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If you run a dig on someone using UltraDNS then you see that they use different domain names to run their DNS system - why?

$ dig ns emailsrvr.com

; <<>> DiG 9.6.0-APPLE-P2 <<>> ns emailsrvr.com
;; global options: +cmd
;; Got answer:
;; ->>HEADER<<- opcode: QUERY, status: NOERROR, id: 27922
;; flags: qr rd ra; QUERY: 1, ANSWER: 6, AUTHORITY: 0, ADDITIONAL: 0

;; QUESTION SECTION:
;emailsrvr.com.   IN NS

;; ANSWER SECTION:
emailsrvr.com.  86400 IN NS pdns4.ultradns.org.
emailsrvr.com.  86400 IN NS pdns3.ultradns.org.
emailsrvr.com.  86400 IN NS pdns2.ultradns.net.
emailsrvr.com.  86400 IN NS pdns1.ultradns.net.
emailsrvr.com.  86400 IN NS pdns6.ultradns.co.uk.
emailsrvr.com.  86400 IN NS pdns5.ultradns.info.
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3 Answers 3

up vote 0 down vote accepted

I'm a little surprised by your response. UltraDNS is following a very logical diversity scheme to provide superior redundancy for their clients. This far exceeds what most providers do. As far as the recursive server you are mixing different DNS rules together. A recursive server is seldom going to query the root for the authority TLD servers. Those answers are almost always cached. In addition the first query for a name server ends the set of requests at the SLD level unless the name server is offline and then it would need to do another request anyway. UltraDNS uses a global anycast network for their name servers so it would be almost impossible to have their name servers offline. UltraDNS is one of the largest providers in the world and handles most mission critical websites. I think you will find they understand DNS better than most people. Have you seen their new FREE tool site http://www.UltraTools.com ?

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I would guess this is for robustness against a problem in the top-level domain under which their server sits, or (perhaps more likely) some local client having a problem resolving one of them.

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It doesn't make sense to me. The recursive resolver needs to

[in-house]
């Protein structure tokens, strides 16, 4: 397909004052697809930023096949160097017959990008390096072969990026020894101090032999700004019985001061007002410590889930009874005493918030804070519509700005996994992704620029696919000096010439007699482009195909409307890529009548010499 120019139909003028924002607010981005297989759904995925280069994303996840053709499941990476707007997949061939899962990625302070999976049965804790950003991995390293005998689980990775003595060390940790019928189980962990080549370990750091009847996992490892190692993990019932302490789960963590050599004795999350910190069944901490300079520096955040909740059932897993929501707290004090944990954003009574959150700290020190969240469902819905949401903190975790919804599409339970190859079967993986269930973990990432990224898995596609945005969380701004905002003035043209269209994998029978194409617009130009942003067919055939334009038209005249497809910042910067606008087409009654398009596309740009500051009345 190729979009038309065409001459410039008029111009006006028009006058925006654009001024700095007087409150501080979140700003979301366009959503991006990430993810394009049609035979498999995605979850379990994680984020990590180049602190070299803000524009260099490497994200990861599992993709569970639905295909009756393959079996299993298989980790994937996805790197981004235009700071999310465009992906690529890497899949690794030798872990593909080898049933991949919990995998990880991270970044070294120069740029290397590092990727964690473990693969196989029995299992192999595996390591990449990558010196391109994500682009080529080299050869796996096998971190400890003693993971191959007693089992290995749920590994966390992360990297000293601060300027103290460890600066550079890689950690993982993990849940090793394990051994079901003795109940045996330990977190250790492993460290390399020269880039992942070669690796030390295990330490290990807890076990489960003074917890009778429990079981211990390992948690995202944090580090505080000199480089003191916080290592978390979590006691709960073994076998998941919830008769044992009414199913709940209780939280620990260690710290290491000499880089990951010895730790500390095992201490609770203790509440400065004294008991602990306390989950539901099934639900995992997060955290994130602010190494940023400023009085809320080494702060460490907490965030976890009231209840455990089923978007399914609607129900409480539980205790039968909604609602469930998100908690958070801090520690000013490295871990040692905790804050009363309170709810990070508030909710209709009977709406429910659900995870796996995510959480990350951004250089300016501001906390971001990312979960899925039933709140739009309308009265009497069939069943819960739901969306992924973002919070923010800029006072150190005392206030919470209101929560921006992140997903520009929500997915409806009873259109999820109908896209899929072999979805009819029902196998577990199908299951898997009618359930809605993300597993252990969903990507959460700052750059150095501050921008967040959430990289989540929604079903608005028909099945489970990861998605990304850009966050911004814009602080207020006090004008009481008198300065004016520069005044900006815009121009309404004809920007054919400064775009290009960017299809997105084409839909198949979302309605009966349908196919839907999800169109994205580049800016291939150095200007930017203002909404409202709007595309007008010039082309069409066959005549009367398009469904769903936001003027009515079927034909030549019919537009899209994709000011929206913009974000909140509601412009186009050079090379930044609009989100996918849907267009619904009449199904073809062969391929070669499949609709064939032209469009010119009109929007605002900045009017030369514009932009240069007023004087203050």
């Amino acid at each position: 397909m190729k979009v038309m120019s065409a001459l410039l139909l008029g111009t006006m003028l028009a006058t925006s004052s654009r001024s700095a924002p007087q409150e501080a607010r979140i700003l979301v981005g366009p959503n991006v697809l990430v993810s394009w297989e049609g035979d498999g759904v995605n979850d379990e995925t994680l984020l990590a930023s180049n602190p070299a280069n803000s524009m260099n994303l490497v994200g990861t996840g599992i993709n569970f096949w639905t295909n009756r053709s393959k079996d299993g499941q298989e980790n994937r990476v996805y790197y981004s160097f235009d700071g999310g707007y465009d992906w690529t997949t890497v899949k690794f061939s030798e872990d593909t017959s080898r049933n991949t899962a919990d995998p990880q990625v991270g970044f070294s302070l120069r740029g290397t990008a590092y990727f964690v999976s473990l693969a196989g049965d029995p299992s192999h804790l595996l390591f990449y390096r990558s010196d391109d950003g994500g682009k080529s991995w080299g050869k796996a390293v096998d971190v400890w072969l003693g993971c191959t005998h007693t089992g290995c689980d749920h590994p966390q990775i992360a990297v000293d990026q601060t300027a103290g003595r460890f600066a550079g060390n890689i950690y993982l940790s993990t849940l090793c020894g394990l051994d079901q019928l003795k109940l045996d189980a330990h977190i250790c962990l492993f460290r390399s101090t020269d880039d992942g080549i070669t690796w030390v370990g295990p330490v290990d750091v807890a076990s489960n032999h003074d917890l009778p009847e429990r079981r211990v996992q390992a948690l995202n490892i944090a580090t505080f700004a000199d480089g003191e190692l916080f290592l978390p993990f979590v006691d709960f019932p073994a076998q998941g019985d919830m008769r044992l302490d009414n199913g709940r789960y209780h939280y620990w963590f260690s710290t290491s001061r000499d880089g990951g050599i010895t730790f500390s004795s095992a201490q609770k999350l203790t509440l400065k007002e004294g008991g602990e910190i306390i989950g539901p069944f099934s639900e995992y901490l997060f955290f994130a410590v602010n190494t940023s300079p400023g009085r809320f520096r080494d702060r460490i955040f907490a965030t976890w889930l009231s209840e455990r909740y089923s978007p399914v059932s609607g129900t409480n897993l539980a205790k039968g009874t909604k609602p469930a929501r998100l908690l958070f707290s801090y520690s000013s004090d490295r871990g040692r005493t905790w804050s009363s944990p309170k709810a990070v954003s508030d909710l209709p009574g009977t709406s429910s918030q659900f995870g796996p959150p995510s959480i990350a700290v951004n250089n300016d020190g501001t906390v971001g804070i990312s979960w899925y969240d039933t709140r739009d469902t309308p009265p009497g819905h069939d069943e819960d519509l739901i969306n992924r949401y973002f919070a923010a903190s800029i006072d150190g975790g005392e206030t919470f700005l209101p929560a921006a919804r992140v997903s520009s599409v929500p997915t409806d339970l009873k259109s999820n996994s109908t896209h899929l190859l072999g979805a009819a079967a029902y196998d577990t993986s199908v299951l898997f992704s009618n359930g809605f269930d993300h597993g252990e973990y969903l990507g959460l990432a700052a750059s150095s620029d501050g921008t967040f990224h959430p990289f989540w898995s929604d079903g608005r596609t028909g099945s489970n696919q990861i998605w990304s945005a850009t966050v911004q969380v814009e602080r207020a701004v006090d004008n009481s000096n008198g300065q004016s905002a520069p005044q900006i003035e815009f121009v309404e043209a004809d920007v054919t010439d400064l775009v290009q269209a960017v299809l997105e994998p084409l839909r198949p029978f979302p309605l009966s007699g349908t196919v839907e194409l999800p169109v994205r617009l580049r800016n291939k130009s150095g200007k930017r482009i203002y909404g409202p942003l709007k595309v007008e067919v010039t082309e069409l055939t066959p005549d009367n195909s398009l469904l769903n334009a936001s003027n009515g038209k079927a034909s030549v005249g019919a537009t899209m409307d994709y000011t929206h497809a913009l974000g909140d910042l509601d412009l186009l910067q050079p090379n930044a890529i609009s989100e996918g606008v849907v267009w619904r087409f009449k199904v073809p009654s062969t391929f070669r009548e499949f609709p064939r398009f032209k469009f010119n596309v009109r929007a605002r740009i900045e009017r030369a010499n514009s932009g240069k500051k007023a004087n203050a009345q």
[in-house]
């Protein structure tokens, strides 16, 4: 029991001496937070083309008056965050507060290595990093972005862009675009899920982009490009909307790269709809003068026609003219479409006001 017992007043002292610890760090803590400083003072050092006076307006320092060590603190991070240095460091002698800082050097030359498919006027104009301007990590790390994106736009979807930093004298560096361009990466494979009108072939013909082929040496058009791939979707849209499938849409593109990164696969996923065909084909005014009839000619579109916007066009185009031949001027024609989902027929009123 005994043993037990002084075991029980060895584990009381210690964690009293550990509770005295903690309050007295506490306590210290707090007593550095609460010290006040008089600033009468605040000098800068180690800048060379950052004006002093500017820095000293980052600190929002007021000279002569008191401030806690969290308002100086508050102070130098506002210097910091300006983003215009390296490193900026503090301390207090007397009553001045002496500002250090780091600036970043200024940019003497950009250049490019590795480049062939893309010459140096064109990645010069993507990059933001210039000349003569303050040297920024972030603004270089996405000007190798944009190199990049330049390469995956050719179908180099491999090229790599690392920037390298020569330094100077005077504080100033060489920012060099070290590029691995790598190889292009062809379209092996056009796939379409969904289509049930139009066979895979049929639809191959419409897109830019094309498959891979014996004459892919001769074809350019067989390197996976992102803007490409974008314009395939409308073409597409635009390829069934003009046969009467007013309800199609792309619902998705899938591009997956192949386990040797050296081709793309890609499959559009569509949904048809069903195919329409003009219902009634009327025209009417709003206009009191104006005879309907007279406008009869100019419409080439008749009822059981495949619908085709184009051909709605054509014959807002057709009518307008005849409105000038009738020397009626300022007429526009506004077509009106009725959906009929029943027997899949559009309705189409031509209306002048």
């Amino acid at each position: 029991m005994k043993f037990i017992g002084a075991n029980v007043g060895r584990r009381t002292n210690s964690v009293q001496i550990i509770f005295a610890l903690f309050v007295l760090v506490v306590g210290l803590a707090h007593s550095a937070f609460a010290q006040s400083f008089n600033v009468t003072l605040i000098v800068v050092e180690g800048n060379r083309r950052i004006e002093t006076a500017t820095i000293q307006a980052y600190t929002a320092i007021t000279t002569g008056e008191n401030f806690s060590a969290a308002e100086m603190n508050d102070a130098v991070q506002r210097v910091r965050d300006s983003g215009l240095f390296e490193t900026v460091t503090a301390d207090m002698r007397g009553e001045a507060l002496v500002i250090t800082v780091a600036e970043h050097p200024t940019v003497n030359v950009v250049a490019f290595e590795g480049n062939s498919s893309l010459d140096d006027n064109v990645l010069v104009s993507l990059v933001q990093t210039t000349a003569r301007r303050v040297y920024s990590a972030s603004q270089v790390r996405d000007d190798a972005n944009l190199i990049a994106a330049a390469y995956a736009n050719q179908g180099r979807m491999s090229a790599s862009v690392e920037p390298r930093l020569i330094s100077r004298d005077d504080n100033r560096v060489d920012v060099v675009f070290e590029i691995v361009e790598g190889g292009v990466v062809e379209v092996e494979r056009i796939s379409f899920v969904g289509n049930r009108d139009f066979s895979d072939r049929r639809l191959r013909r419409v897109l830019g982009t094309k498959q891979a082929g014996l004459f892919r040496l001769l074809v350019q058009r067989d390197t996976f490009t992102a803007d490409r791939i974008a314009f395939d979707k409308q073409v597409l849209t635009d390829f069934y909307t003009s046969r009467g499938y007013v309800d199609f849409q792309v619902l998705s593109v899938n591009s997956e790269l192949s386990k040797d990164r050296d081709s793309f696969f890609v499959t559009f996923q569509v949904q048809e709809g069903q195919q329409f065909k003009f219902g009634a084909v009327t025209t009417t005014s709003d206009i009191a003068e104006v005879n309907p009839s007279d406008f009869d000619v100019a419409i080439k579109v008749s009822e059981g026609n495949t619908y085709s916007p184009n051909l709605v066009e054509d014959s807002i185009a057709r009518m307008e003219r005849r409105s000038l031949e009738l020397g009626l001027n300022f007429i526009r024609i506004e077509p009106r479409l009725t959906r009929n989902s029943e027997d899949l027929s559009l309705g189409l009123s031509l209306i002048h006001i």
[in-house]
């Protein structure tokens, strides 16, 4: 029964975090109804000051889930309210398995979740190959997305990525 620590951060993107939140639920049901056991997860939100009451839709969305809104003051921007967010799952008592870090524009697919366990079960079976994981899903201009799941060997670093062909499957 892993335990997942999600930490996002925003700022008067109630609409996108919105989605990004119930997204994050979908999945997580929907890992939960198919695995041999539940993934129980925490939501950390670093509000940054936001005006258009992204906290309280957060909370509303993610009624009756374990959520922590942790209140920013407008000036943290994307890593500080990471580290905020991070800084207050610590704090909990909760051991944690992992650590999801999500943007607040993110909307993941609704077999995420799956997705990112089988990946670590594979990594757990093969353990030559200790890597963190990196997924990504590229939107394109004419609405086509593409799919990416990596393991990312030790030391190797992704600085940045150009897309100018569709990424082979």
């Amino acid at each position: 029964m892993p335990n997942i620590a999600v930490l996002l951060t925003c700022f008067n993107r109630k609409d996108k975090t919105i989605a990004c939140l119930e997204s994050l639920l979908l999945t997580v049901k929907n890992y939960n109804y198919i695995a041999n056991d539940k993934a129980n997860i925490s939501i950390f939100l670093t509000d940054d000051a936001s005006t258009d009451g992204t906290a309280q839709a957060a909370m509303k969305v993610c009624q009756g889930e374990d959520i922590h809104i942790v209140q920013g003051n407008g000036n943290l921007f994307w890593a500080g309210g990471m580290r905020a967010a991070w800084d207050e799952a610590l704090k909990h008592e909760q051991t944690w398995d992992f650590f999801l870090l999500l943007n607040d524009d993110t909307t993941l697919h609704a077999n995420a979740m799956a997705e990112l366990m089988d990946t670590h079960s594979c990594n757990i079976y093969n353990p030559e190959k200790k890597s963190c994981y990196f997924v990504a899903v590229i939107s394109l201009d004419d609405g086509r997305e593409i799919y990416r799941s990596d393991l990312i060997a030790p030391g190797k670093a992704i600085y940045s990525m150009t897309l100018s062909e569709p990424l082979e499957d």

1. query the root namespace for ".com" just to get the NS for emailserver.com
  2. then it queries the "com root" for "emailserver.com"

Since the com root must be queried and responsive, I see no reason that the parent name server have a different TLD.

As a matter of fact, any name server that does not end with .com will result in one additional query, and is therefore not efficient.

I see no reason for the name server to be configured this way, and think this is an error.

UltraDNS does have servers located in different subnets as required by the RFC (2 are a minimum, 3 is recommended), so choosing a set of servers with different class C subnet is a valid need but I doubt if this is what is actually happening.

This should be fixed by including 3 name servers that end with .com and have different class C addresses.

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ultradns presumably serve domains in other than just .com from these same nameservers. Anyhow, when do you think this additional query will happen? Won't all of the addresses be passed back in the Additional section when the query is first answered? –  poolie Nov 23 '10 at 21:13
    
I actually have a question about the security of a recursive resolver that uses or caches "Additional" records that aren't a direct "name-child-descendent" of the parent. To me this seems like a record that may poison a cache and should be discarded. If the discard happens then the address in the "Additional" section is ignored resulting in the second query to the root. I've posed this question to the new Security forum, but with no response yet: security.stackexchange.com/questions/713/… –  makerofthings7 Nov 23 '10 at 21:17
    
Interesting question, though only fairly incidental to this question, because the same problem can occur regardless of where the nameservers are located. See <en.wikipedia.org/wiki/DNS_cache_poisoning#Variants>; –  poolie Nov 24 '10 at 20:44
    
In your answer, I think step 2 should be that it asks one of the nameservers for emailsrvr.com for the A record for emailsrvr.com. Actually in this exact example, he's only asking for the NS record so no second query is needed. –  poolie Nov 24 '10 at 20:46

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